*k*and a scale parameter*θ*. - With a shape parameter
*α*=*k*and an inverse scale parameter*β*= 1/*θ*, called a rate parameter.

In statistics, the **Lehmann–Scheffé theorem** is a prominent statement, tying together the ideas of completeness, sufficiency, uniqueness, and best unbiased estimation. The theorem states that any estimator which is unbiased for a given unknown quantity and that depends on the data only through a complete, sufficient statistic is the unique best unbiased estimator of that quantity. The Lehmann–Scheffé theorem is named after Erich Leo Lehmann and Henry Scheffé, given their two early papers.

In estimation theory and statistics, the **Cramér–Rao bound** (**CRB**) expresses a lower bound on the variance of unbiased estimators of a deterministic parameter, the variance of any such estimator is at least as high as the inverse of the Fisher information. The result is named in honor of Harald Cramér and C. R. Rao, but has independently also been derived by Maurice Fréchet, Georges Darmois, as well as Alexander Aitken and Harold Silverstone.

In mathematical statistics, the **Fisher information** is a way of measuring the amount of information that an observable random variable *X* carries about an unknown parameter *θ* of a distribution that models *X*. Formally, it is the variance of the score, or the expected value of the observed information. In Bayesian statistics, the asymptotic distribution of the posterior mode depends on the Fisher information and not on the prior. The role of the Fisher information in the asymptotic theory of maximum-likelihood estimation was emphasized by the statistician Ronald Fisher. The Fisher information is also used in the calculation of the Jeffreys prior, which is used in Bayesian statistics.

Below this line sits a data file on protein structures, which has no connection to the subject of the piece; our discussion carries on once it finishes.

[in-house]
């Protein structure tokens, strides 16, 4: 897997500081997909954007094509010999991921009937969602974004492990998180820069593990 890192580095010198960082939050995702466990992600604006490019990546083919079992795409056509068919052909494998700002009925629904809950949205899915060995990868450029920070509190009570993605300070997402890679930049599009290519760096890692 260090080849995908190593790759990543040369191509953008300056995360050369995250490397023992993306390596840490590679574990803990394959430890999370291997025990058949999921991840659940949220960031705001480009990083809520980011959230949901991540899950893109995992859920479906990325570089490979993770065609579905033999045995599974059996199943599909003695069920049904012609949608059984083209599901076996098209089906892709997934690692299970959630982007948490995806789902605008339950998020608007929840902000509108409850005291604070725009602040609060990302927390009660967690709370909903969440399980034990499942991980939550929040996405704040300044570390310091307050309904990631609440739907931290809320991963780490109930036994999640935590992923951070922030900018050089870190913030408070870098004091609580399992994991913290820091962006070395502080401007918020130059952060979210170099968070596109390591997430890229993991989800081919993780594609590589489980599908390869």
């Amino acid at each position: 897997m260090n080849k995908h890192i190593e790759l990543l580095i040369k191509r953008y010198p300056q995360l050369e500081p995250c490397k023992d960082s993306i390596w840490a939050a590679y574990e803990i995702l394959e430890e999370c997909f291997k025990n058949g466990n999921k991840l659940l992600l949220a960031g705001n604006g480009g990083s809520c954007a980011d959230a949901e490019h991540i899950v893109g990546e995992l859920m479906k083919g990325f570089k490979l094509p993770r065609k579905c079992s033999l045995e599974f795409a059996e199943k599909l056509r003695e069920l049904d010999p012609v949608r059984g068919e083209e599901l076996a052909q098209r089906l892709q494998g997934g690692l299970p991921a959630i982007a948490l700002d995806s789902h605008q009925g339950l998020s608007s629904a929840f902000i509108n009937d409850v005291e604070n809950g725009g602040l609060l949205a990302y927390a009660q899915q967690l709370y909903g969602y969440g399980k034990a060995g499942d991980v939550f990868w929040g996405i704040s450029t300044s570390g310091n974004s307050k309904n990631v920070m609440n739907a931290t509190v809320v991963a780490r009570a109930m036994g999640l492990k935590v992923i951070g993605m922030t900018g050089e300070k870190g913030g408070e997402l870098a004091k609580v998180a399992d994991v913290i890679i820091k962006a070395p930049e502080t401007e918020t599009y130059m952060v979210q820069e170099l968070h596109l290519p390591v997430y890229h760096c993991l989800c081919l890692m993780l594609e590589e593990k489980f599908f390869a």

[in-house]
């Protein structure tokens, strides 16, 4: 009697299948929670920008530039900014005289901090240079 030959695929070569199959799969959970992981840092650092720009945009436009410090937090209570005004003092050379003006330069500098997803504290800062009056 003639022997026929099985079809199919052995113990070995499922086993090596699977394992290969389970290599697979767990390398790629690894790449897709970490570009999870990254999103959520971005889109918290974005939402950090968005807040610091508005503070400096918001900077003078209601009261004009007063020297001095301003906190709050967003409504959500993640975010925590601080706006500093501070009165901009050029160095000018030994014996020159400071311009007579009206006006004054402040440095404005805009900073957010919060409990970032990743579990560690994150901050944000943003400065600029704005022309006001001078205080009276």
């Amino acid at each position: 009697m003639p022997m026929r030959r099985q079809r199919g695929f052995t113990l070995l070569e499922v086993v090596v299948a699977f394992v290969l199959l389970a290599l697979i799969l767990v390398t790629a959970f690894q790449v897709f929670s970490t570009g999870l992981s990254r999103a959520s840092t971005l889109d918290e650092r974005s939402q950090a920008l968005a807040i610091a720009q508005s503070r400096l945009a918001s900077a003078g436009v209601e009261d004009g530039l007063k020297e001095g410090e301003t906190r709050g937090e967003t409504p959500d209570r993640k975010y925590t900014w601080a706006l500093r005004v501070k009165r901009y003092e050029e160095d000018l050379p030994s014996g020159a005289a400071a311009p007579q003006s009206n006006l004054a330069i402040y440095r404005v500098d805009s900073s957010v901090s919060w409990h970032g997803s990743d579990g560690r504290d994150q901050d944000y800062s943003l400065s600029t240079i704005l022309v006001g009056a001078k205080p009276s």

**Empirical Bayes methods** are procedures for statistical inference in which the prior distribution is estimated from the data. This approach stands in contrast to standard Bayesian methods, for which the prior distribution is fixed before any data are observed. Despite this difference in perspective, empirical Bayes may be viewed as an approximation to a fully Bayesian treatment of a hierarchical model wherein the parameters at the highest level of the hierarchy are set to their most likely values, instead of being integrated out. Empirical Bayes, also known as maximum marginal likelihood, represents one approach for setting hyperparameters.

In probability theory and statistics, the **inverse gamma distribution** is a two-parameter family of continuous probability distributions on the positive real line, which is the distribution of the reciprocal of a variable distributed according to the gamma distribution.

In Bayesian statistics, a **maximum a posteriori probability** (**MAP**) **estimate** is an estimate of an unknown quantity, that equals the mode of the posterior distribution. The MAP can be used to obtain a point estimate of an unobserved quantity on the basis of empirical data. It is closely related to the method of maximum likelihood (ML) estimation, but employs an augmented optimization objective which incorporates a prior distribution over the quantity one wants to estimate. MAP estimation can therefore be seen as a regularization of maximum likelihood estimation.